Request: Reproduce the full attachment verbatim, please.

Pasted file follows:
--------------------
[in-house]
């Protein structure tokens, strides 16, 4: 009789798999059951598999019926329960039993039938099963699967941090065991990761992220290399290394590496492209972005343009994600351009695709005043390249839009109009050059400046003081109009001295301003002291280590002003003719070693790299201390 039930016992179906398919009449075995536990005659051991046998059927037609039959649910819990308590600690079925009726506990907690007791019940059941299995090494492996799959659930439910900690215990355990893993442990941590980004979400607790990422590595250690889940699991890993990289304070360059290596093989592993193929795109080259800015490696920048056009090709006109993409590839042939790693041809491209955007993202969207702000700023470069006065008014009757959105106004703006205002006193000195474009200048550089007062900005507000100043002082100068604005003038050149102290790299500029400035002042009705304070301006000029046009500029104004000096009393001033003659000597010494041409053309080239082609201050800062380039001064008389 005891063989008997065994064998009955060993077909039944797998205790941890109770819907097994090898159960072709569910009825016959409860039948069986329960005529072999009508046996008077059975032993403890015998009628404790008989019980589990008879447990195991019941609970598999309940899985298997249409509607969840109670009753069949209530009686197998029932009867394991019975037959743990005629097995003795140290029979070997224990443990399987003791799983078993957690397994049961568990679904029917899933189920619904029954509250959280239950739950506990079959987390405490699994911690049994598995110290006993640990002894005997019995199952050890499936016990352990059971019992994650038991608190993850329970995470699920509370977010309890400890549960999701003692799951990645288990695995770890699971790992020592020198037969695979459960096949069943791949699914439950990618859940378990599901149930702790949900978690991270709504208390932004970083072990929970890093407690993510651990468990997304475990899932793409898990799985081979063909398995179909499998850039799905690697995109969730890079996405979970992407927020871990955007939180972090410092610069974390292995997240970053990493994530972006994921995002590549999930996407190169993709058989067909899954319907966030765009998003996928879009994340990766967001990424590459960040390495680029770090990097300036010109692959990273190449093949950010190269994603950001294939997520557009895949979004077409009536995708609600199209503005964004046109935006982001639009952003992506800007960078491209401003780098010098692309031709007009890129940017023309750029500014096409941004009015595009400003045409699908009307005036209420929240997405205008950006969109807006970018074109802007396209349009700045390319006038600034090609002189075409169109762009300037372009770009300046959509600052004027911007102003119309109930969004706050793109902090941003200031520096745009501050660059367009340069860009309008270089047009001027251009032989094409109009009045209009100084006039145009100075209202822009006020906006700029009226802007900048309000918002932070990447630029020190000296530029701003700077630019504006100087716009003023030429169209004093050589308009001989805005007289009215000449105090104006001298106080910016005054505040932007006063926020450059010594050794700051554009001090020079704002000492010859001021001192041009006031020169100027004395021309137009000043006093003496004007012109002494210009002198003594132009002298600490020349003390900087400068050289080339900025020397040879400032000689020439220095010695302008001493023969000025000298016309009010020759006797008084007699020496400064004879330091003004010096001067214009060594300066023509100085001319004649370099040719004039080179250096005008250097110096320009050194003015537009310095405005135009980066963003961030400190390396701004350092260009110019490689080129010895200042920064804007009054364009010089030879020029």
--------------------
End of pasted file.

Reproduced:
[in-house]
């Protein structure tokens, strides 16, 4: 009789798999059951598999019926329960039993039938099963699967941090065991990761992220290399290394590496492209972005343009994600351009695709005043390249839009109009050059400046003081109009001295301003002291280590002003003719070693790299201390 039930016992179906398919009449075995536990005659051991046998059927037609039959649910819990308590600690079925009726506990907690007791019940059941299995090494492996799959659930439910900690215990355990893993442990941590980004979400607790990422590595250690889940699991890993990289304070360059290596093989592993193929795109080259800015490696920048056009090709006109993409590839042939790693041809491209955007993202969207702000700023470069006065008014009757959105106004703006205002006193000195474009200048550089007062900005507000100043002082100068604005003038050149102290790299500029400035002042009705304070301006000029046009500029104004000096009393001033003659000597010494041409053309080239082609201050800062380039001064008389 005891063989008997065994064998009955060993077909039944797998205790941890109770819907097994090898159960072709569910009825016959409860039948069986329960005529072999009508046996008077059975032993403890015998009628404790008989019980589990008879447990195991019941609970598999309940899985298997249409509607969840109670009753069949209530009686197998029932009867394991019975037959743990005629097995003795140290029979070997224990443990399987003791799983078993957690397994049961568990679904029917899933189920619904029954509250959280239950739950506990079959987390405490699994911690049994598995110290006993640990002894005997019995199952050890499936016990352990059971019992994650038991608190993850329970995470699920509370977010309890400890549960999701003692799951990645288990695995770890699971790992020592020198037969695979459960096949069943791949699914439950990618859940378990599901149930702790949900978690991270709504208390932004970083072990929970890093407690993510651990468990997304475990899932793409898990799985081979063909398995179909499998850039799905690697995109969730890079996405979970992407927020871990955007939180972090410092610069974390292995997240970053990493994530972006994921995002590549999930996407190169993709058989067909899954319907966030765009998003996928879009994340990766967001990424590459960040390495680029770090990097300036010109692959990273190449093949950010190269994603950001294939997520557009895949979004077409009536995708609600199209503005964004046109935006982001639009952003992506800007960078491209401003780098010098692309031709007009890129940017023309750029500014096409941004009015595009400003045409699908009307005036209420929240997405205008950006969109807006970018074109802007396209349009700045390319006038600034090609002189075409169109762009300037372009770009300046959509600052004027911007102003119309109930969004706050793109902090941003200031520096745009501050660059367009340069860009309008270089047009001027251009032989094409109009009045209009100084006039145009100075209202822009006020906006700029009226802007900048309000918002932070990447630029020190000296530029701003700077630019504006100087716009003023030429169209004093050589308009001989805005007289009215000449105090104006001298106080910016005054505040932007006063926020450059010594050794700051554009001090020079704002000492010859001021001192041009006031020169100027004395021309137009000043006093003496004007012109002494210009002198003594132009002298600490020349003390900087400068050289080339900025020397040879400032000689020439220095010695302008001493023969000025000298016309009010020759006797008084007699020496400064004879330091003004010096001067214009060594300066023509100085001319004649370099040719004039080179250096005008250097110096320009050194003015537009310095405005135009980066963003961030400190390396701004350092260009110019490689080129010895200042920064804007009054364009010089030879020029």